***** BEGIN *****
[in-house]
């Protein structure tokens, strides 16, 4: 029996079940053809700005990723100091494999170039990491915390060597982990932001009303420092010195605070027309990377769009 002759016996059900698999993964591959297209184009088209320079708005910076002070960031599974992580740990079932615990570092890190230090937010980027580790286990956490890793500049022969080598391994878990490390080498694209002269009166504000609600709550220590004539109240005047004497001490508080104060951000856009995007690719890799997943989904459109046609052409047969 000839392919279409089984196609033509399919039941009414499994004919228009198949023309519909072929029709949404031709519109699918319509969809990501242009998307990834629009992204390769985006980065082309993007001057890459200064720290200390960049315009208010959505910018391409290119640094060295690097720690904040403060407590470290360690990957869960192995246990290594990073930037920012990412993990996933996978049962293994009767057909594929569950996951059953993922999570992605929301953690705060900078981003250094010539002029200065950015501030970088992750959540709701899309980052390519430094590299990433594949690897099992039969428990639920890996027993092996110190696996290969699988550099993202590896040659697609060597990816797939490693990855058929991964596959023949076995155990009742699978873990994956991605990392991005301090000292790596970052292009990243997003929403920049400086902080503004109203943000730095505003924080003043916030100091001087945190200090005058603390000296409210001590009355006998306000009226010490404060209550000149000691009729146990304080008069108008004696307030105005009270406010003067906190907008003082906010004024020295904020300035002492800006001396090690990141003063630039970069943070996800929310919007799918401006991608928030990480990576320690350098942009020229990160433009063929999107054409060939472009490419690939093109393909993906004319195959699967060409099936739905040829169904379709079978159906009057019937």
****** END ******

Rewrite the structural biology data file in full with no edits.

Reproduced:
[in-house]
């Protein structure tokens, strides 16, 4: 029996079940053809700005990723100091494999170039990491915390060597982990932001009303420092010195605070027309990377769009 002759016996059900698999993964591959297209184009088209320079708005910076002070960031599974992580740990079932615990570092890190230090937010980027580790286990956490890793500049022969080598391994878990490390080498694209002269009166504000609600709550220590004539109240005047004497001490508080104060951000856009995007690719890799997943989904459109046609052409047969 000839392919279409089984196609033509399919039941009414499994004919228009198949023309519909072929029709949404031709519109699918319509969809990501242009998307990834629009992204390769985006980065082309993007001057890459200064720290200390960049315009208010959505910018391409290119640094060295690097720690904040403060407590470290360690990957869960192995246990290594990073930037920012990412993990996933996978049962293994009767057909594929569950996951059953993922999570992605929301953690705060900078981003250094010539002029200065950015501030970088992750959540709701899309980052390519430094590299990433594949690897099992039969428990639920890996027993092996110190696996290969699988550099993202590896040659697609060597990816797939490693990855058929991964596959023949076995155990009742699978873990994956991605990392991005301090000292790596970052292009990243997003929403920049400086902080503004109203943000730095505003924080003043916030100091001087945190200090005058603390000296409210001590009355006998306000009226010490404060209550000149000691009729146990304080008069108008004696307030105005009270406010003067906190907008003082906010004024020295904020300035002492800006001396090690990141003063630039970069943070996800929310919007799918401006991608928030990480990576320690350098942009020229990160433009063929999107054409060939472009490419690939093109393909993906004319195959699967060409099936739905040829169904379709079978159906009057019937």